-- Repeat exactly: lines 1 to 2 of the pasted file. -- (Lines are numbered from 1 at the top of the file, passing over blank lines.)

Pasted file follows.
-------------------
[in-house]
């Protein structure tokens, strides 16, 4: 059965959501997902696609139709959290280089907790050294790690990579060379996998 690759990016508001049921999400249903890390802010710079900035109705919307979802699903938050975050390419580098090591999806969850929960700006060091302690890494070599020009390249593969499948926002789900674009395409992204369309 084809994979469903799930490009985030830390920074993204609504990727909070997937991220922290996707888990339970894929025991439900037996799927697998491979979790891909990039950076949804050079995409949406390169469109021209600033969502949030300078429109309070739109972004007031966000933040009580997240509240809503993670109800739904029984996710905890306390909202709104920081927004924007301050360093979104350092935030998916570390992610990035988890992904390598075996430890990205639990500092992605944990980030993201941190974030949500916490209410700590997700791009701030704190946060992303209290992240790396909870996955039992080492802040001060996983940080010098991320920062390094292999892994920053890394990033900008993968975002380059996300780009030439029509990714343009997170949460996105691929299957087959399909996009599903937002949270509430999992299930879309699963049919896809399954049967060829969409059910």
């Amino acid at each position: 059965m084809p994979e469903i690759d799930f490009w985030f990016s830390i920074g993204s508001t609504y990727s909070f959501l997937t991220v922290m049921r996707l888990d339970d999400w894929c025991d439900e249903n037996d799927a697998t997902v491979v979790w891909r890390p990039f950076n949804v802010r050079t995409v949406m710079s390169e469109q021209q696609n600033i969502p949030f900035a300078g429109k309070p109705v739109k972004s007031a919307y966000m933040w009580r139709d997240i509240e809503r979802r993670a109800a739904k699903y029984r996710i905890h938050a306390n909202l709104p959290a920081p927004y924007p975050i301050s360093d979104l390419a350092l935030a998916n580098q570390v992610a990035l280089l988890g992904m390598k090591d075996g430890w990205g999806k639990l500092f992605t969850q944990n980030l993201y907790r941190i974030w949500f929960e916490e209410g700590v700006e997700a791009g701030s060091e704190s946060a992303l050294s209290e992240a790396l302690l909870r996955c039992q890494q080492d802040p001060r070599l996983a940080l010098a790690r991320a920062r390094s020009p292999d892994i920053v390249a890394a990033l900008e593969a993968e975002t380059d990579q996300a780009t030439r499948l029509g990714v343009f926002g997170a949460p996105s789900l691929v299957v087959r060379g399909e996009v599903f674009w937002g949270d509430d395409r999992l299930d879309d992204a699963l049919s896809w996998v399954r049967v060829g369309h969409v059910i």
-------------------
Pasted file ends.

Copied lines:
[in-house]
């Protein structure tokens, strides 16, 4: 059965959501997902696609139709959290280089907790050294790690990579060379996998 690759990016508001049921999400249903890390802010710079900035109705919307979802699903938050975050390419580098090591999806969850929960700006060091302690890494070599020009390249593969499948926002789900674009395409992204369309 084809994979469903799930490009985030830390920074993204609504990727909070997937991220922290996707888990339970894929025991439900037996799927697998491979979790891909990039950076949804050079995409949406390169469109021209600033969502949030300078429109309070739109972004007031966000933040009580997240509240809503993670109800739904029984996710905890306390909202709104920081927004924007301050360093979104350092935030998916570390992610990035988890992904390598075996430890990205639990500092992605944990980030993201941190974030949500916490209410700590997700791009701030704190946060992303209290992240790396909870996955039992080492802040001060996983940080010098991320920062390094292999892994920053890394990033900008993968975002380059996300780009030439029509990714343009997170949460996105691929299957087959399909996009599903937002949270509430999992299930879309699963049919896809399954049967060829969409059910």